Sailing ABC by Marianne Wheeler
A is for Anchor – Anchoring, I
We all like to sail fast and be blown away by the wind, but it serves a sailor well to know how to anchor and make a boat stay put on the water.
Ground tackle, the anchor and its rode (rope and chain), and the knowledge of how to use it are the key to avoid dragging at anchor and getting into trouble when the wind kicks up or the current runs strong.
It seems the anchor always holds until you leave the boat to dinghy ashore, or until 2:30 am, whichever comes first.
Tradewinds ASA courses Basic Coastal Cruising 103, Bare Boat Cruising 104, and Advanced Anchoring classes fortunately provide the knowledge for successful anchoring.
Even before you learn how to anchor, when you are just beginning to sail on Tradewinds’ 25 foot Catalina Capris practicing your ASA Basic Keel Boat 101 skills, you should consider the anchor.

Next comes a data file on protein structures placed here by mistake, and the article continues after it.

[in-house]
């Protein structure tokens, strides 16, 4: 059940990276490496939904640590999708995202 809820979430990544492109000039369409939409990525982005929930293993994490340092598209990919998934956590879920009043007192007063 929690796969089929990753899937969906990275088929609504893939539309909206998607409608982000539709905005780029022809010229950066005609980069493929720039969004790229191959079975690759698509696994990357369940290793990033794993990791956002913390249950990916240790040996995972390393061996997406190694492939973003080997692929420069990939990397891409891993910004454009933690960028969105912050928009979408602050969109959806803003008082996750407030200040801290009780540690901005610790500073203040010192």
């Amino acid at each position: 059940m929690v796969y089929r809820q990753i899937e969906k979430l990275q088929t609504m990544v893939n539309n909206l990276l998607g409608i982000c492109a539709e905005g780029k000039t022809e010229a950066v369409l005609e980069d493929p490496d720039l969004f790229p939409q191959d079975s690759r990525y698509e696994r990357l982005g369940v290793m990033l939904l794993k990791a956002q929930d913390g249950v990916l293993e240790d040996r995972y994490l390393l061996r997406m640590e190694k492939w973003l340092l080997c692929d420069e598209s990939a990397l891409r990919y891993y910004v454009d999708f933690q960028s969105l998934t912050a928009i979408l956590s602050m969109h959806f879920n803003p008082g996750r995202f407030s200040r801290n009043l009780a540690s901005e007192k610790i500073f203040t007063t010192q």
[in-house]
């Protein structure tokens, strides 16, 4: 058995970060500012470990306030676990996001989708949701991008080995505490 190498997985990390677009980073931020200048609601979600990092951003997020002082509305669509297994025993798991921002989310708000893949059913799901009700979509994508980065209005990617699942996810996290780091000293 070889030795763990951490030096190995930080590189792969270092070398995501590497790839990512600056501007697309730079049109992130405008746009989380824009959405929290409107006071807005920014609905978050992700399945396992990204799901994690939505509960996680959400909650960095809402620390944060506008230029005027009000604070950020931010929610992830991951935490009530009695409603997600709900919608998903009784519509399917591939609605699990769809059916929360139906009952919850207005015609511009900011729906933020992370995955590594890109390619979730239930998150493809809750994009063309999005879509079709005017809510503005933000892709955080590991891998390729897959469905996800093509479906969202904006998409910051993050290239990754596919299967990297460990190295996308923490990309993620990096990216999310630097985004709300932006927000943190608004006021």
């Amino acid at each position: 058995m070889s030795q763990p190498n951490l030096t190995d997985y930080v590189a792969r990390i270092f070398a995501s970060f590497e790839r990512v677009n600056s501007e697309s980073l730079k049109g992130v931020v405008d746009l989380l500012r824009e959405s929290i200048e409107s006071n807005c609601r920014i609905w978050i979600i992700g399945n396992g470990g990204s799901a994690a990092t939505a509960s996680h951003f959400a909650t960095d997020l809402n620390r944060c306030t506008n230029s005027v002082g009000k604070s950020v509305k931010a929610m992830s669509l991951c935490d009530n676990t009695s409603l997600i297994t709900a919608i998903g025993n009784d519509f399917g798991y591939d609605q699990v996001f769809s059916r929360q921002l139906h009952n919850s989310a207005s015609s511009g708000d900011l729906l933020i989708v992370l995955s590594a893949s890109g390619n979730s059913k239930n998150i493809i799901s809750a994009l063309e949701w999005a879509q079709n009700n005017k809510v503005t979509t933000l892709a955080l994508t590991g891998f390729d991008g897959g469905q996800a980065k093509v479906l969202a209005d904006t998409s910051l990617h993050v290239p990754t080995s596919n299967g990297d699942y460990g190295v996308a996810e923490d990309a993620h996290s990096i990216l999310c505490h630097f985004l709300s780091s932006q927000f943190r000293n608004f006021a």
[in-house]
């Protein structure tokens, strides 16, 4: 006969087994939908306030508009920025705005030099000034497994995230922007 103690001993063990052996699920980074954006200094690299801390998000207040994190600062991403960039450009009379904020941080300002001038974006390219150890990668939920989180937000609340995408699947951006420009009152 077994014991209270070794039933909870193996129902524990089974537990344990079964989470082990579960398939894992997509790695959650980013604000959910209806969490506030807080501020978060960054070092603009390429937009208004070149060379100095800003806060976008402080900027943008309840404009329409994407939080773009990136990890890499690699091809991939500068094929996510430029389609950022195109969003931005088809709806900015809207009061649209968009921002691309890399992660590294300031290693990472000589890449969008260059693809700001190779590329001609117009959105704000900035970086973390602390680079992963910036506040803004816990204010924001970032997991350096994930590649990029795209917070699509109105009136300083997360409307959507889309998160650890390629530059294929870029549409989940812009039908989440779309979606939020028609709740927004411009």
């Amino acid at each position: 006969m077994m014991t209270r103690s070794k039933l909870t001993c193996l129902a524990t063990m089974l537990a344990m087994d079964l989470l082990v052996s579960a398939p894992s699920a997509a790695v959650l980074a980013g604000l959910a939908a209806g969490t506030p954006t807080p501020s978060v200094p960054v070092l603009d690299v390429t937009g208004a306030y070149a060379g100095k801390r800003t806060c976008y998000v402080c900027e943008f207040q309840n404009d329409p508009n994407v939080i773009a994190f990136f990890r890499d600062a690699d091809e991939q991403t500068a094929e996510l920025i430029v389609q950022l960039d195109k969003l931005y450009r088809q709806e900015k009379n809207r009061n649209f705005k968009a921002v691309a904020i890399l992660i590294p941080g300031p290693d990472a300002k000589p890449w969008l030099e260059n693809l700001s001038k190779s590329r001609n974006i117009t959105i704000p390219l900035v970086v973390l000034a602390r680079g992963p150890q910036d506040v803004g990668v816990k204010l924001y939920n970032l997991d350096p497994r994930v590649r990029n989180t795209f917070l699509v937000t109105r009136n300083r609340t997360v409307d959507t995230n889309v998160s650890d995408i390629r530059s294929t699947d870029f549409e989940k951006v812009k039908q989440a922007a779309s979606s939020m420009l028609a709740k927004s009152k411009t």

My friend Salty Clay says it’s a good idea to be familiar with the anchor and its rode in a mesh bag mounted at the bow. Know how to lower it, cleat it off, and retrieve it, should you have to anchor involuntarily.
If you need to stop the boat before drifting into danger, maybe because the wind died and you lost steerage, or you got into irons and can’t get out, or you hove-to watching the sunset without checking the lee shore – anytime you need to avoid hitting anything and in the excitement to get underway pulled one too many times on the engine starter so the outboard flooded and won’t start – remember the anchor and use it promptly.